Isn’t that true of any tablet computer? We’ve had many years of experience with these.

  • Ariel Diaz

    Interesting post. I expounded on one of your analogies thinking about why and where people use clipboards, and if the iPad can replace a lot of those usage cases. Details at

  • bowerbird

    marc said:
    > a middle ground where
    > the phone is too small
    > and the laptop too big.

    the critics who have maintained
    there is no need for a machine
    that will fit this particular niche
    are going to look _very_stupid_
    once the apps start coming out
    which take full advantage of it…

    we’ll wonder how we ever lived
    without this tablet form-factor…

    and steve jobs will be praised
    once again for being a visionary.

    i happen to believe that the
    true visionaries are the people
    (like myself) who saw this niche
    back some 10 or 20 years ago…
    when steve was pooh-poohing
    the newton, because it was the
    baby of that sugar-water-guy…

    (and don’t get me started on
    the deficiency of bill gates as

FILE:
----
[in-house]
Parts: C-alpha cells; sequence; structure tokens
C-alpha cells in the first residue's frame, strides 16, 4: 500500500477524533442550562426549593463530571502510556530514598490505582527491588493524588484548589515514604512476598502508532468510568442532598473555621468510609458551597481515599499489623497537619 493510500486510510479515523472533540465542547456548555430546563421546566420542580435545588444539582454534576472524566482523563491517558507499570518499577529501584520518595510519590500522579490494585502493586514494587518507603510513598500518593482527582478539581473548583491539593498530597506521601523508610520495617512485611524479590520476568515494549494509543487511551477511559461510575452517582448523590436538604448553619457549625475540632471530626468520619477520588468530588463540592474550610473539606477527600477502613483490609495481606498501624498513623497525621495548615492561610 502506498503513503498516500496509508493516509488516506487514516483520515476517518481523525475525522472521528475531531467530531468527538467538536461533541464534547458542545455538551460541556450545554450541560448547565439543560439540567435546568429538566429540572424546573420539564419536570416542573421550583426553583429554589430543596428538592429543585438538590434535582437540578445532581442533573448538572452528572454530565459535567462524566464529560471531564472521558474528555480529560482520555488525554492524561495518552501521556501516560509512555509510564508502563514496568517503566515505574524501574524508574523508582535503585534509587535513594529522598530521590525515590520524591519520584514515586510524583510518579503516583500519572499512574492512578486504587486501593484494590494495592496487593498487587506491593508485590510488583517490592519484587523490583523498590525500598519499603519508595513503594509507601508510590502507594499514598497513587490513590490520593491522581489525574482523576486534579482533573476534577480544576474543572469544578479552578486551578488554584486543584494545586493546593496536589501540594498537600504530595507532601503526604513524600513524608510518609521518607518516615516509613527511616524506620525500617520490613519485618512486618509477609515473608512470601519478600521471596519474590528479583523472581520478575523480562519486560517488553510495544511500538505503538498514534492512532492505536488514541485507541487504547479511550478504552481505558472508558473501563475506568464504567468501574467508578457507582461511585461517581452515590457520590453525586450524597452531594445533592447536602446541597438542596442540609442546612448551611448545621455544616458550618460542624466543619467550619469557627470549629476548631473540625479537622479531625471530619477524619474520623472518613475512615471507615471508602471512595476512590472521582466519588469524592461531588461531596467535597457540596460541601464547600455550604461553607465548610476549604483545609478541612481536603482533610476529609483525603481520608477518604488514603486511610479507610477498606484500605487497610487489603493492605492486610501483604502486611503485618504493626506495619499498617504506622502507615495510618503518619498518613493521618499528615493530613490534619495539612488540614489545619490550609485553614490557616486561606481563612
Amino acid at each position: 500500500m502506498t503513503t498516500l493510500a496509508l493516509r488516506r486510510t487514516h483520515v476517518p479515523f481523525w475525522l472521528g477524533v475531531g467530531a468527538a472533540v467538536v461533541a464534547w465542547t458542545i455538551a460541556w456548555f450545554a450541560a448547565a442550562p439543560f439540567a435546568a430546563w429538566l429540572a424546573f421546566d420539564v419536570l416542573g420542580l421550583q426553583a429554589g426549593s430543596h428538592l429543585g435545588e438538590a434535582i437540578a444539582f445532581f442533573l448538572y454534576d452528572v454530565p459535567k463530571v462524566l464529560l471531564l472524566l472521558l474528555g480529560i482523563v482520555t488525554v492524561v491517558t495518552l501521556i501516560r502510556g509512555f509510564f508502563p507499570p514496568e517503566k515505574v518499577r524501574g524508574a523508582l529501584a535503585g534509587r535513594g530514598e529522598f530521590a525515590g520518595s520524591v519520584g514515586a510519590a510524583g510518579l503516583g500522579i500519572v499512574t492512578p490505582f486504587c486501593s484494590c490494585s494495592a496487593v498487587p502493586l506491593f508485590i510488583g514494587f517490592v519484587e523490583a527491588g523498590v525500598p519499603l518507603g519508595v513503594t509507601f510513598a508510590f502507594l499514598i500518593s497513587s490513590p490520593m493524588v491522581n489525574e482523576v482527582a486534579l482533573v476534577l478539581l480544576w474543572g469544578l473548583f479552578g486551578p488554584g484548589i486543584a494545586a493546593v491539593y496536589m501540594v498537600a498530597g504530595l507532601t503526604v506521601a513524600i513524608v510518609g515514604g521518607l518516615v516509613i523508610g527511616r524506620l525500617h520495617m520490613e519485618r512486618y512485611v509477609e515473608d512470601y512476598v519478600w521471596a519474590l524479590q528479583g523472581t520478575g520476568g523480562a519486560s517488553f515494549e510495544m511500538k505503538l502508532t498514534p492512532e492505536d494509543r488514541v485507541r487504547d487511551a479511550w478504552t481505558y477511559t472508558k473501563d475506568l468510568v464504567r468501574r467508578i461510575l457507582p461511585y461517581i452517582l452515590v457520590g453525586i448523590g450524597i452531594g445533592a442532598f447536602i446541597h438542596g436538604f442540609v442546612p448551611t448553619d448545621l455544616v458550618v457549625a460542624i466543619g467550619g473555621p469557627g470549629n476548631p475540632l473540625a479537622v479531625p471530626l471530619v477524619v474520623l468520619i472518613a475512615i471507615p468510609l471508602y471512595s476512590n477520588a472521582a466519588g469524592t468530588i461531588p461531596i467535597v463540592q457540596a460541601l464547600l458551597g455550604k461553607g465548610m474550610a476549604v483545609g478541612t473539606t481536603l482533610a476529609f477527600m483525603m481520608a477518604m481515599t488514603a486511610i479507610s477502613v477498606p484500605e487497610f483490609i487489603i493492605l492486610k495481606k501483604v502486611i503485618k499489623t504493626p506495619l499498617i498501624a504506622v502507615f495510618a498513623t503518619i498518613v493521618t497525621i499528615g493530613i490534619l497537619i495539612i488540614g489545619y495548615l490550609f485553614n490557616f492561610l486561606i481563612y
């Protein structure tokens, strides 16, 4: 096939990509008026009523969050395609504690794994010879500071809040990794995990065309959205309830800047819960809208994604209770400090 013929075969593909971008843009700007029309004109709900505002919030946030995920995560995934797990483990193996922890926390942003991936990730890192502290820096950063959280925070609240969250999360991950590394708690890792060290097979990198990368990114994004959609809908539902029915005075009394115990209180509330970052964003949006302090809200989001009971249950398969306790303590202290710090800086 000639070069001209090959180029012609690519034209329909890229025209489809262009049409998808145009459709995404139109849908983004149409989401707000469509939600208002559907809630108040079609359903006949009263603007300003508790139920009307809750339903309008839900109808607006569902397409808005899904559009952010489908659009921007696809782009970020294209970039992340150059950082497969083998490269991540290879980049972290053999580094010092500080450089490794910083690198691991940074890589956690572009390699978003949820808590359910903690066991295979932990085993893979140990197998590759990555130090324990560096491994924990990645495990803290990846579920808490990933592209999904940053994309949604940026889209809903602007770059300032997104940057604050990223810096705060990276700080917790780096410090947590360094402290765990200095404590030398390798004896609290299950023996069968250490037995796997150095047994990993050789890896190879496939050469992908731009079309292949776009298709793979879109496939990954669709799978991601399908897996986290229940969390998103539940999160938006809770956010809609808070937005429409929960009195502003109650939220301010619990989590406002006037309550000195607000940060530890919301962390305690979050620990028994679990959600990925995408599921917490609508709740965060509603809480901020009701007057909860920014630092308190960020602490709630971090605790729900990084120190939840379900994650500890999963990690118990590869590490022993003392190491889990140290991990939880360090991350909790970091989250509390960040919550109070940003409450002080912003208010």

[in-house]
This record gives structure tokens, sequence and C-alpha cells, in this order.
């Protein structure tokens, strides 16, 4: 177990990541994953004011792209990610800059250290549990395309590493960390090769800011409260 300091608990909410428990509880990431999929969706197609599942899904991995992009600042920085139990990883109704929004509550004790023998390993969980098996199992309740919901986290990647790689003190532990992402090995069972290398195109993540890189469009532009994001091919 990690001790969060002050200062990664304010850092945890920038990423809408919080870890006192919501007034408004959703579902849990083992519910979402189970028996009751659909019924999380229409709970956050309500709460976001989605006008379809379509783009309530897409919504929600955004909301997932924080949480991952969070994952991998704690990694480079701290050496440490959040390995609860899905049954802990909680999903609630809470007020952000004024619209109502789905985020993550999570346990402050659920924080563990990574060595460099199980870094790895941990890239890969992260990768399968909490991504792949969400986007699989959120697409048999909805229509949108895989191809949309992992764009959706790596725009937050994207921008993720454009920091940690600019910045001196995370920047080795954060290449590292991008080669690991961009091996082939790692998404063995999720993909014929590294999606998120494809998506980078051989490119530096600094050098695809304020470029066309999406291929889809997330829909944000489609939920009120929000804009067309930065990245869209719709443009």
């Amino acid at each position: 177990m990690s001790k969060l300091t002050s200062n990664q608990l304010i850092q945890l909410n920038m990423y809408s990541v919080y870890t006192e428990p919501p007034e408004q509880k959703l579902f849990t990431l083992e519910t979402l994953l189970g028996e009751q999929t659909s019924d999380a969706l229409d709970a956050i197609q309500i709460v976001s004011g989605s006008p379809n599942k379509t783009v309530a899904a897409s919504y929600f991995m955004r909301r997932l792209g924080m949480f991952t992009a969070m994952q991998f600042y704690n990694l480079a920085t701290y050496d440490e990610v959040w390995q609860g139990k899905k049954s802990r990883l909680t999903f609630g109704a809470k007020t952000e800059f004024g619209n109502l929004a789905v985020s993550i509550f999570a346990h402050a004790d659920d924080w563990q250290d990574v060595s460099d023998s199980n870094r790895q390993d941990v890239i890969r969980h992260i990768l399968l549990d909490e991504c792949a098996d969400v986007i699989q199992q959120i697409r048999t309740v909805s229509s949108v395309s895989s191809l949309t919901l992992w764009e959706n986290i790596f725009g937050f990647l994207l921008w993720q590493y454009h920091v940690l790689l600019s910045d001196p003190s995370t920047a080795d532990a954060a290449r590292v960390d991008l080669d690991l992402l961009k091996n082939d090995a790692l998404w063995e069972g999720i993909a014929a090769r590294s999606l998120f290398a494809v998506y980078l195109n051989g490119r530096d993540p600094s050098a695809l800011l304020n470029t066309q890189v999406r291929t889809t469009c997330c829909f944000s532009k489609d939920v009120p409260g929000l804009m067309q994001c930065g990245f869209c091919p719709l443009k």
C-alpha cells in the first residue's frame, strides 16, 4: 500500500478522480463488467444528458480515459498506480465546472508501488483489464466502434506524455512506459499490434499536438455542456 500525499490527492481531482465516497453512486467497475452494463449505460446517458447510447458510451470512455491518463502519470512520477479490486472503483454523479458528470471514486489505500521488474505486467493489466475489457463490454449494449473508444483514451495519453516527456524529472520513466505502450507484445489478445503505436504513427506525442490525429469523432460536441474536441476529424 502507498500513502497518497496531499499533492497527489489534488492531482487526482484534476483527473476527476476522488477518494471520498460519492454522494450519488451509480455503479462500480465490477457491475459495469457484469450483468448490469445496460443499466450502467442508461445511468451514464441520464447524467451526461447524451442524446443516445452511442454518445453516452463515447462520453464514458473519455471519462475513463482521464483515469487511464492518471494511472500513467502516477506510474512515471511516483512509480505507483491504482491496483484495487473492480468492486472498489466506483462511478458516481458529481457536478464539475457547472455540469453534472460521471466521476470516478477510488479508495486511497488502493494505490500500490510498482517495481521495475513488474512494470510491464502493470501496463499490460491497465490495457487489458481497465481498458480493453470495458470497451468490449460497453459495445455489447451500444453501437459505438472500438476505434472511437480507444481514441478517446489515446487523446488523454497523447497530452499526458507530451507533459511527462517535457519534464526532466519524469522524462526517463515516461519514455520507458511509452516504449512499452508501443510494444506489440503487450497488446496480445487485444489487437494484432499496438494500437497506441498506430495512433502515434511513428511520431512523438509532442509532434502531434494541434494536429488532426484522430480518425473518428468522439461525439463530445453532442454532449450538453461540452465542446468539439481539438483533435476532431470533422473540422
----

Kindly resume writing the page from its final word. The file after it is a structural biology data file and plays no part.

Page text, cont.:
a tablet “visionary”, please!)


  • Janny (bookpublisher)

    I always have my kindle with me and I pull it out of my purse while waiting in lines at the grocery store, DMV or wherever. Waiting at the dentists office I even was reading it while sitting in a traffice jam on the H1the other day. I put it in a ziplock and read it in the hot tub. I can’t see doing that with the IPAD.

    I don’t think it will kill paper books anytime soon either. Every few years I read The Lord of The Rings trilogy and 20 years from now I will still pull out my old paperbacks I got from my father. The smell and turning the browning pages for me is part of the experience and as much as I love my Kindle I will never get that same experience reading certain stories on it. I just gave my daughter my old copy of Hitchhikers Guide to the Galaxy and she is turning the same pages I did when I was in 7th grade and that means a lot to me. For some people cracking the spine of a new book and the feel of the paper is something they will never give up and I don’t think they will have have to for a very long time.
    My first book being published by Schiel & Denver in Houston will have ipad capabilities:

  • They need to make a windows version of the ipad.